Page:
They will be boiled for about 6 minutes, and tossed with sage butter.
The sheets of dough can also be lasagna noodles, or cut small for soups...
really, there is nothing like fresh pasta!

My recipe for pasta is:

9 egg yolks
4 whole eggs
3 cups white flour
1 cup semolina flour
1 tsp. salt
* note on the flours: I never really know how much I use, I keep adding it to the dough until it is workable
Mix flours and salt in a bowl. Make a well in the middle of the flour, add eggs and yolks. With a fork beat the eggs, slowly incorporating the flour. As the eggs absorb the flour you might need to add more flour. When the dough is formed, turn onto a floured work surface and knead ( adding more flour as necessary to keep it from sticking) into a smooth ball.
Put dough in a clean bowl and cover for an hour or so.

Tuesday, November 11, 2008

Our Pantry

A vegetable garden is truly amazing. In the winter, we pour over seed brochures , imagining all those succulent tastes. Next comes the greenhouse, truly an act of faith that each seed will indeed grow into tasty veggie. The time between setting the vegetables out and the first taste seems interminable . Finally, we bite into a still warm tomato the wonderful taste just exploding in our mouths.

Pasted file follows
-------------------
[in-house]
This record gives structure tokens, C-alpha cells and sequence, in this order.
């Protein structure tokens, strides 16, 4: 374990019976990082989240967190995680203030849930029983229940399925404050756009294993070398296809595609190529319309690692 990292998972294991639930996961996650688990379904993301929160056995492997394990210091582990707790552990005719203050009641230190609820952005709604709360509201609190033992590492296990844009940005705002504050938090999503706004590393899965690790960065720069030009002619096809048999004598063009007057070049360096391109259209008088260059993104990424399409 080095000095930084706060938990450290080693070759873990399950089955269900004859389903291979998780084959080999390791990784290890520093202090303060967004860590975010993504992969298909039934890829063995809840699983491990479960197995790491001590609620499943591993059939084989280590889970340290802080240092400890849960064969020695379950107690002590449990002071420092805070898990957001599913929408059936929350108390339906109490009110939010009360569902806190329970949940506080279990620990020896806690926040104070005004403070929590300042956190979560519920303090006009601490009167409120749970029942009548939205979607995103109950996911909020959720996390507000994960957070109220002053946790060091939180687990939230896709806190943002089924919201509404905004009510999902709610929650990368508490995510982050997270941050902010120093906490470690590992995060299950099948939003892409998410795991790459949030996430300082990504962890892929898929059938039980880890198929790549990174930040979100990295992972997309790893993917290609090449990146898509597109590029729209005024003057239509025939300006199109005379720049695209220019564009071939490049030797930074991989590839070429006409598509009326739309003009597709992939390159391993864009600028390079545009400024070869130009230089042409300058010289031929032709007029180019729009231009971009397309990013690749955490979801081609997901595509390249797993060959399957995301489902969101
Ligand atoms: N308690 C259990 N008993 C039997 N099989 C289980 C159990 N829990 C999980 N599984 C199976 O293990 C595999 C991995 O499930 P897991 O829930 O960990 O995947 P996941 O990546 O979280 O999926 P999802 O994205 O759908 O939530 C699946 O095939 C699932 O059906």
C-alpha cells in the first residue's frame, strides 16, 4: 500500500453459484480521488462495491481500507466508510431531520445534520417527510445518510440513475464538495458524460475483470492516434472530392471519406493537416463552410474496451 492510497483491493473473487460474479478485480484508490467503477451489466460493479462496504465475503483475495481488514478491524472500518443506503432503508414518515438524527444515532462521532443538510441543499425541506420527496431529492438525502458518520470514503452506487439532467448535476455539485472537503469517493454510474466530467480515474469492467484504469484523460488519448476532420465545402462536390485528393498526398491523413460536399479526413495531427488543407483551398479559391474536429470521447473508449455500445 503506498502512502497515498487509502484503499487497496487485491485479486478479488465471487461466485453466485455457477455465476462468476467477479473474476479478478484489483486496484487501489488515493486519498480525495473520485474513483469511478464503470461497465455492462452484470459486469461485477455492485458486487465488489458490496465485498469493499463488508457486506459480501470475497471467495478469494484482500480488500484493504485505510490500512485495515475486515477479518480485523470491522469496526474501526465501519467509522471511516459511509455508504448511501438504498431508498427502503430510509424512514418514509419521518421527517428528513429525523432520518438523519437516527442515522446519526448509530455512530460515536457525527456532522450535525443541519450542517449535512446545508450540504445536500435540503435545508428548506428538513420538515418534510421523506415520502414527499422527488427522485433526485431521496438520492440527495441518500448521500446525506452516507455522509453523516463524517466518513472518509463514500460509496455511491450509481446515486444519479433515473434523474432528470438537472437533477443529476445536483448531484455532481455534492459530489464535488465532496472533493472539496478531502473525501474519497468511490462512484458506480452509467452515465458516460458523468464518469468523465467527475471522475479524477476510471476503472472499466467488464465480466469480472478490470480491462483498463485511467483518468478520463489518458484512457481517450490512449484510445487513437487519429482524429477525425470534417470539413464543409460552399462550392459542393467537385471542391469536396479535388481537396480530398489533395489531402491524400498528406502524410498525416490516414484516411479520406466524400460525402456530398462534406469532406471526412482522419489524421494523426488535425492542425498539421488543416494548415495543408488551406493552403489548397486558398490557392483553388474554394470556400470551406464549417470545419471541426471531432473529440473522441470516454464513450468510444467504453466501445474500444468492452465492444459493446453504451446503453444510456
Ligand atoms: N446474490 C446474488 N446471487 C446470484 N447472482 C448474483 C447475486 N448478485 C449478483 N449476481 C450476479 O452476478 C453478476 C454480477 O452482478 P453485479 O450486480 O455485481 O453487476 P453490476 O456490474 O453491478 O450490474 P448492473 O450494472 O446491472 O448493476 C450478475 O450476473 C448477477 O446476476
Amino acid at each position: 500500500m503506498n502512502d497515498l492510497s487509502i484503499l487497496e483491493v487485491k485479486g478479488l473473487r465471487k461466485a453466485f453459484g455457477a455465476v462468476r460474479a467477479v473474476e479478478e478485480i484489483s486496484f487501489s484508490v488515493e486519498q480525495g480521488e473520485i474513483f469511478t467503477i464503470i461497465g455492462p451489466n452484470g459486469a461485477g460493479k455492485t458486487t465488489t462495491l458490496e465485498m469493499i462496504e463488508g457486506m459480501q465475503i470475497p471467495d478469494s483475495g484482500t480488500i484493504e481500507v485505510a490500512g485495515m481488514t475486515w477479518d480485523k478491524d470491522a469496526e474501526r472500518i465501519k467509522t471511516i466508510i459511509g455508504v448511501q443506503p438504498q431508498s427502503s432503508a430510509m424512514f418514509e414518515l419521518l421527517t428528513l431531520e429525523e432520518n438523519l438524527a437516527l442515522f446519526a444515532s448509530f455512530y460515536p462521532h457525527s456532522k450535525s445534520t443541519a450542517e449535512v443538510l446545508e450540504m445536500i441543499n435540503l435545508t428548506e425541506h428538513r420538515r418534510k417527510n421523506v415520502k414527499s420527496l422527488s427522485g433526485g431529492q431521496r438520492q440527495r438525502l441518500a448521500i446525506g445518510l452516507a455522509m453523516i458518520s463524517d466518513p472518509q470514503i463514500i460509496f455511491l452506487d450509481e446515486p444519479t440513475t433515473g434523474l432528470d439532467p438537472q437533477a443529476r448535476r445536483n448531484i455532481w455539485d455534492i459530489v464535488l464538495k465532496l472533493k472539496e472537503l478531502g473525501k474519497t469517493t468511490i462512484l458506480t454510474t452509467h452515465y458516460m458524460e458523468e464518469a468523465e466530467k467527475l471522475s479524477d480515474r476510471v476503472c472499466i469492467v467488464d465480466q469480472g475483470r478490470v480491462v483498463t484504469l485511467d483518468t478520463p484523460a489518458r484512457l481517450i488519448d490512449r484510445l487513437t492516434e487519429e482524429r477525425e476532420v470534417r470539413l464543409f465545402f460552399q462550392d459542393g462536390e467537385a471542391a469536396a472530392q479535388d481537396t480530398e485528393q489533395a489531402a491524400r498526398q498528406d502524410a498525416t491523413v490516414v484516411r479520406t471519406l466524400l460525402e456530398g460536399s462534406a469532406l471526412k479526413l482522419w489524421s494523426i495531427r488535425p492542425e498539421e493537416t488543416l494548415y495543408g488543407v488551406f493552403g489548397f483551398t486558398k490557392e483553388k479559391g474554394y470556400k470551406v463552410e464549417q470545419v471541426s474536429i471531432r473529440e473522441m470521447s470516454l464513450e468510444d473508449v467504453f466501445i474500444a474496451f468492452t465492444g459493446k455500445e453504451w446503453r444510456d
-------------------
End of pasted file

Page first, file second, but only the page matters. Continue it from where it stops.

Then comes the canning, drying, salsa making and freezing. Really, the glory of the garden is in the pantry. I stand in the door of the pantry and marvel over our hard and seemingly endless work. The rows of canned whole tomatoes, tomato puree, fire roasted salsa, dried tomatoes. The jams we made from our own strawberries and raspberries. The jars of peaches.. not our own, but canned fresh. And the freezer full of frozen corn, and peas. Bags of swiss chard, and eggplant parm.
All beckoning us to keep enjoying our garden with wonderful winter meals.

Monday, November 10, 2008

storing root veggies for winter

Our basement/ cold storage area is starting to look mighty fine. The potatoes are easy, we just dig them, let them dry off a bit ( turning once after a few hours), and pack them into boxes. Onions need to be pulled and cured on screens in the greenhouse, then put into boxes. Carrots are a little more involved, but we eat huge amounts of them all through the winter. Grated for our winter salad of carrots, red cabbage, cave aged cheese and dried cranberries.. we never buy lettuce from some far away place when we can just walk into the basement! The dogs also love their carrots. They each get a carrot for dessert every night.
To harvest carrots, they are pulled and the tops taken off with just a few inches of the green left on. They are allowed to air dry, and turned after a few hours. If just left in a box in the basement they'd sog out really fast. We've tried to store them in sand, sawdust, and hay. But the sure winner for us has been dried maple leaves.The carrots are layered with the leaves in containers.
Using these storage methods, we get firm potatoes, onions and carrots right until early summer.

Saturday, November 8, 2008

Fall Chores